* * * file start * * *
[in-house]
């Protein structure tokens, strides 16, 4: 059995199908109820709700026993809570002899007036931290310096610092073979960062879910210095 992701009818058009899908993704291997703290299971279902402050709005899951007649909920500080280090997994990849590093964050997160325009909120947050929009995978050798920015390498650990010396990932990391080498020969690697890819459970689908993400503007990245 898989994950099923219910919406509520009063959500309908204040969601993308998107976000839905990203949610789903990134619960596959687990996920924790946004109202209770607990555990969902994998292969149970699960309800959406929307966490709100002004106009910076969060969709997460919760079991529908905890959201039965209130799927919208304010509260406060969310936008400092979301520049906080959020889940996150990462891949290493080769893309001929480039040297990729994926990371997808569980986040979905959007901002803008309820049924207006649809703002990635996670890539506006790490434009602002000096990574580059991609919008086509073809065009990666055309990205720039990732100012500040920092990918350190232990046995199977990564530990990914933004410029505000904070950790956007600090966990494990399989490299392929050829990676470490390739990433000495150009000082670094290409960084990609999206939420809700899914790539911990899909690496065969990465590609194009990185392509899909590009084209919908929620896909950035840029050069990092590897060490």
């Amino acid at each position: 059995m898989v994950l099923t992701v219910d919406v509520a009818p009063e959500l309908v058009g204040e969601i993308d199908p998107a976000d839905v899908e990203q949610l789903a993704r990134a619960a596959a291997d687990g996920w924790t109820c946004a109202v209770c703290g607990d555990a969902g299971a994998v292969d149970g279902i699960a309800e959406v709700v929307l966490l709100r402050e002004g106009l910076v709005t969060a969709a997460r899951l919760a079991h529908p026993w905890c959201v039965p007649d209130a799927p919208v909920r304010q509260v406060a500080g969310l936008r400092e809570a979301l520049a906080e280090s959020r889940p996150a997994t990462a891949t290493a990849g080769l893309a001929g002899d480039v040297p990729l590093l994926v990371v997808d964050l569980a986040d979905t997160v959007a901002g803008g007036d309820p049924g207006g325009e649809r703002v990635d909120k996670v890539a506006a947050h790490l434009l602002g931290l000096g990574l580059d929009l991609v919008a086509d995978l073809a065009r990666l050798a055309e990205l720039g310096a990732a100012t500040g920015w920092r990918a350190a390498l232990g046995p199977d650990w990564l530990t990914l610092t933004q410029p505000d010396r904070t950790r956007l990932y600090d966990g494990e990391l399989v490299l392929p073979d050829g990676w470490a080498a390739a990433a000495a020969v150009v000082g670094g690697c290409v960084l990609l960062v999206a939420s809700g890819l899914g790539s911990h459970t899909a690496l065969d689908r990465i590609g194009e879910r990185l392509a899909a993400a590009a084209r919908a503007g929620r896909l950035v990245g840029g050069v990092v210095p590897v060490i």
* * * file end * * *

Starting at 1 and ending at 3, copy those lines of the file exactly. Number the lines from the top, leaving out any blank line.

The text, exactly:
[in-house]
């Protein structure tokens, strides 16, 4: 059995199908109820709700026993809570002899007036931290310096610092073979960062879910210095 992701009818058009899908993704291997703290299971279902402050709005899951007649909920500080280090997994990849590093964050997160325009909120947050929009995978050798920015390498650990010396990932990391080498020969690697890819459970689908993400503007990245 898989994950099923219910919406509520009063959500309908204040969601993308998107976000839905990203949610789903990134619960596959687990996920924790946004109202209770607990555990969902994998292969149970699960309800959406929307966490709100002004106009910076969060969709997460919760079991529908905890959201039965209130799927919208304010509260406060969310936008400092979301520049906080959020889940996150990462891949290493080769893309001929480039040297990729994926990371997808569980986040979905959007901002803008309820049924207006649809703002990635996670890539506006790490434009602002000096990574580059991609919008086509073809065009990666055309990205720039990732100012500040920092990918350190232990046995199977990564530990990914933004410029505000904070950790956007600090966990494990399989490299392929050829990676470490390739990433000495150009000082670094290409960084990609999206939420809700899914790539911990899909690496065969990465590609194009990185392509899909590009084209919908929620896909950035840029050069990092590897060490």
């Amino acid at each position: 059995m898989v994950l099923t992701v219910d919406v509520a009818p009063e959500l309908v058009g204040e969601i993308d199908p998107a976000d839905v899908e990203q949610l789903a993704r990134a619960a596959a291997d687990g996920w924790t109820c946004a109202v209770c703290g607990d555990a969902g299971a994998v292969d149970g279902i699960a309800e959406v709700v929307l966490l709100r402050e002004g106009l910076v709005t969060a969709a997460r899951l919760a079991h529908p026993w905890c959201v039965p007649d209130a799927p919208v909920r304010q509260v406060a500080g969310l936008r400092e809570a979301l520049a906080e280090s959020r889940p996150a997994t990462a891949t290493a990849g080769l893309a001929g002899d480039v040297p990729l590093l994926v990371v997808d964050l569980a986040d979905t997160v959007a901002g803008g007036d309820p049924g207006g325009e649809r703002v990635d909120k996670v890539a506006a947050h790490l434009l602002g931290l000096g990574l580059d929009l991609v919008a086509d995978l073809a065009r990666l050798a055309e990205l720039g310096a990732a100012t500040g920015w920092r990918a350190a390498l232990g046995p199977d650990w990564l530990t990914l610092t933004q410029p505000d010396r904070t950790r956007l990932y600090d966990g494990e990391l399989v490299l392929p073979d050829g990676w470490a080498a390739a990433a000495a020969v150009v000082g670094g690697c290409v960084l990609l960062v999206a939420s809700g890819l899914g790539s911990h459970t899909a690496l065969d689908r990465i590609g194009e879910r990185l392509a899909a993400a590009a084209r919908a503007g929620r896909l950035v990245g840029g050069v990092v210095p590897v060490i």